You are not logged in.

Dear visitor, welcome to SPRINKLER TALK FORUM - You Got Questions, We've Got Answers. If this is your first visit here, please read the Help. It explains how this page works. You must be registered before you can use all the page's features. Please use the registration form, to register here or read more information about the registration process. If you are already registered, please login here.

secutanudu

Active Member

Posts: 36

Location: Guilderland, NY (Near Albany)

1

Wednesday, June 30th 2010, 10:30pm

Check out my plan please?

I have 3/4" coming into the meter. I tested pressure on my spigot outside and I have 75-80psi, but that is on half inch. I plant to use 1" for the sprinkler system, how much pressure loss will I get? Currently it immediately drops down to 1/2" just after the meter. This is how I plan to tap into the system for my sprinkler system. Does it look ok? Any concerns?

[attach]33[/attach]

HooKooDooKu

Supreme Member

2

Tuesday, July 6th 2010, 9:51am

System STATIC pressure will be the same no matter what pipe size you use... where pipe size makes a difference is in flowing water... it causes greater restriction and increased fluid "friction", and it's the "friction" that reduces working pressure (along with pressure losses in backflow preventers, valves, and other equipement).

As for your back-flow protection, is the DCBA ok in your area. Some allow it, others require a higher rated device (such as RPZ or PVB).

secutanudu

Active Member

Posts: 36

Location: Guilderland, NY (Near Albany)

3

Tuesday, July 6th 2010, 10:15am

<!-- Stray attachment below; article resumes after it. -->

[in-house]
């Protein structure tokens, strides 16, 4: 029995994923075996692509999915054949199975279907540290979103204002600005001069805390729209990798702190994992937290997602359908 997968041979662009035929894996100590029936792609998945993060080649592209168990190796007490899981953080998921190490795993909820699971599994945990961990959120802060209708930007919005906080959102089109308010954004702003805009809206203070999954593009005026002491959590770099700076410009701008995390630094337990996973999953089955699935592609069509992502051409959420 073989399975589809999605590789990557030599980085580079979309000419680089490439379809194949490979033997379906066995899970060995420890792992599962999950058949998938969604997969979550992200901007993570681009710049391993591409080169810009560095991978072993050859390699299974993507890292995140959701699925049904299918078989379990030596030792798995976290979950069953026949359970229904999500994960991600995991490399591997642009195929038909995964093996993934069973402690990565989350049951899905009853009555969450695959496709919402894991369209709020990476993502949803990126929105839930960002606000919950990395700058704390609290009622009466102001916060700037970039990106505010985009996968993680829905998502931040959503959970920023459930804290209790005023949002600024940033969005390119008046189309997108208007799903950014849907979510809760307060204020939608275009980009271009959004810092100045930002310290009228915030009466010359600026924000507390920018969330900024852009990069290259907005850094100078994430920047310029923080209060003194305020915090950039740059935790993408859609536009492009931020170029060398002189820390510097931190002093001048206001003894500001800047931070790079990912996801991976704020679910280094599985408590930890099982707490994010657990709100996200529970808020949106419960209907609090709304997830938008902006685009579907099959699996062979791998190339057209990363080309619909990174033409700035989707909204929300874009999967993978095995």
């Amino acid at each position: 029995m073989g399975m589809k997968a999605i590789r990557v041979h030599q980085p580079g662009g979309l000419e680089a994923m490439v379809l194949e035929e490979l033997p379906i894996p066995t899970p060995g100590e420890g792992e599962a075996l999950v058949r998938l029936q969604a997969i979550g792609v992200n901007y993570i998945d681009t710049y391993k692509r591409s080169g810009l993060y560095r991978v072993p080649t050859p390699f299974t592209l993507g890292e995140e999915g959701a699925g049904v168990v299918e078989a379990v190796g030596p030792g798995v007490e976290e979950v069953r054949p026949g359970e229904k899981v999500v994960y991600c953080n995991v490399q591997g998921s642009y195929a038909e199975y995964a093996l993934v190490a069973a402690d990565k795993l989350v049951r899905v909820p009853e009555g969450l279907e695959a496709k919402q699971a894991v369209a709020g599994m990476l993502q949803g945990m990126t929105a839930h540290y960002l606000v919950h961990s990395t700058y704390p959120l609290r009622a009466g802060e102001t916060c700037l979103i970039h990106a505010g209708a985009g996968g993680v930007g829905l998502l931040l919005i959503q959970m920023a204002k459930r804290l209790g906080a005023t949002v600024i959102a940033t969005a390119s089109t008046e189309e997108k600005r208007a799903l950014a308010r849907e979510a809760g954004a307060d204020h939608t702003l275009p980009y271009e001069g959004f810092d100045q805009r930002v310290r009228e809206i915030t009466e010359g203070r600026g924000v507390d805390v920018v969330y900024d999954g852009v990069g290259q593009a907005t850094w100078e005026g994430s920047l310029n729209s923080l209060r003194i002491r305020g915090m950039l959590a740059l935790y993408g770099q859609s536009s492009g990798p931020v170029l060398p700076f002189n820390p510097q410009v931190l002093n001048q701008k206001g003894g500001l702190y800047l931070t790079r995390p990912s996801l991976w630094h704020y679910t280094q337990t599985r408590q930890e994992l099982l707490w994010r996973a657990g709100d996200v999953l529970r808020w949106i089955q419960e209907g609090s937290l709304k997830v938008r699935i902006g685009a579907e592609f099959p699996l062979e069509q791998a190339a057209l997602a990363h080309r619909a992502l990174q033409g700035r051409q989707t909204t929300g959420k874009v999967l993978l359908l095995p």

Yup - double-check valve assemblies are approved in my town - just verified that last week from the town.

Wet_Boots

Supreme Member

Posts: 4,078

Location: Metro NYC

4

Tuesday, July 6th 2010, 10:21am

Do yourself a favor and leave some water-pressure "headroom" in your design, in the event you have to trade in the DCVA for an RPZ in the future. If you could locate one properly, a PVB would provide the highest level of protection (no future reworking) with about the same pressure loss as the DCVA

secutanudu

Active Member

Posts: 36

Location: Guilderland, NY (Near Albany)

5

Tuesday, July 6th 2010, 10:28am

The PVB has to be above the highest sprinkler head, right?

Problem is I already purchased the DCVA (a year ago, planned to do this last summer). I don't think I can return it.

Wet_Boots

Supreme Member

Posts: 4,078

Location: Metro NYC

6

Tuesday, July 6th 2010, 11:05am

Just know that codes can change, and the way that they are prone to change will turn the DCVA into a code violation that has to be removed in favor of an RPZ (no grandfathering, when it comes to public safety, and the public water supply) - that's why you don't use every last bit of available water flow. Reducing the flow gives you a higher operating pressure, which is no present worry, but a valuable resource in the event an RPZ replaces the DCVA.

Fireguy97

Advanced Member

Posts: 77

Location: Kamloops, In Beautiful British Columbia

7

Tuesday, July 6th 2010, 11:43am

If you could locate one properly, a PVB would provide the highest level of protection (no future reworking) with about the same pressure loss as the DCVA

Boots, don't go pushing PVB's. In a lot of areas, they are illegal. Yes, they do have about the same pressure loss as a DCVA, but no where on this planet do they provide the highest level of protection.

Mick
Irrigation Contractor

Certified Backflow Assembly Tester

Fireguy97

Advanced Member

Posts: 77

Location: Kamloops, In Beautiful British Columbia